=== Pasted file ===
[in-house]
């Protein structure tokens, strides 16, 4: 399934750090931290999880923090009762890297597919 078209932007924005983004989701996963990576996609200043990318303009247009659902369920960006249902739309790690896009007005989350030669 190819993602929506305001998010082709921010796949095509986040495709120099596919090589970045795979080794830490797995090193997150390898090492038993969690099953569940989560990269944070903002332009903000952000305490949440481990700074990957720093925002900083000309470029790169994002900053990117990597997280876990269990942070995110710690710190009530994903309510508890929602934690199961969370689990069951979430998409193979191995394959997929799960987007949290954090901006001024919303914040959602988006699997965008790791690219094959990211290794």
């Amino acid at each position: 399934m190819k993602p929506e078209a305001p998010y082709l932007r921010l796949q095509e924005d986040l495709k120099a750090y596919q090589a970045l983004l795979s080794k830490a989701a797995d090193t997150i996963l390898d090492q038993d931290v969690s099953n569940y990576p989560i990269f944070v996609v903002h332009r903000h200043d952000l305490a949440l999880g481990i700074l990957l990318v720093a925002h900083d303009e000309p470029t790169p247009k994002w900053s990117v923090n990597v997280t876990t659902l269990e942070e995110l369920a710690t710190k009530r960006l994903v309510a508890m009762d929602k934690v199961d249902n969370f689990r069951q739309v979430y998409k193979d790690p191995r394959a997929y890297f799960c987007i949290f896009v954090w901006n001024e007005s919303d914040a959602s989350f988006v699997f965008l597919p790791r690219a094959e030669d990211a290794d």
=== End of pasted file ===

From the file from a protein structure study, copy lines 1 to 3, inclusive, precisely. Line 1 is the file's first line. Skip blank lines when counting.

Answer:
[in-house]
């Protein structure tokens, strides 16, 4: 399934750090931290999880923090009762890297597919 078209932007924005983004989701996963990576996609200043990318303009247009659902369920960006249902739309790690896009007005989350030669 190819993602929506305001998010082709921010796949095509986040495709120099596919090589970045795979080794830490797995090193997150390898090492038993969690099953569940989560990269944070903002332009903000952000305490949440481990700074990957720093925002900083000309470029790169994002900053990117990597997280876990269990942070995110710690710190009530994903309510508890929602934690199961969370689990069951979430998409193979191995394959997929799960987007949290954090901006001024919303914040959602988006699997965008790791690219094959990211290794």
């Amino acid at each position: 399934m190819k993602p929506e078209a305001p998010y082709l932007r921010l796949q095509e924005d986040l495709k120099a750090y596919q090589a970045l983004l795979s080794k830490a989701a797995d090193t997150i996963l390898d090492q038993d931290v969690s099953n569940y990576p989560i990269f944070v996609v903002h332009r903000h200043d952000l305490a949440l999880g481990i700074l990957l990318v720093a925002h900083d303009e000309p470029t790169p247009k994002w900053s990117v923090n990597v997280t876990t659902l269990e942070e995110l369920a710690t710190k009530r960006l994903v309510a508890m009762d929602k934690v199961d249902n969370f689990r069951q739309v979430y998409k193979d790690p191995r394959a997929y890297f799960c987007i949290f896009v954090w901006n001024e007005s919303d914040a959602s989350f988006v699997f965008l597919p790791r690219a094959e030669d990211a290794d």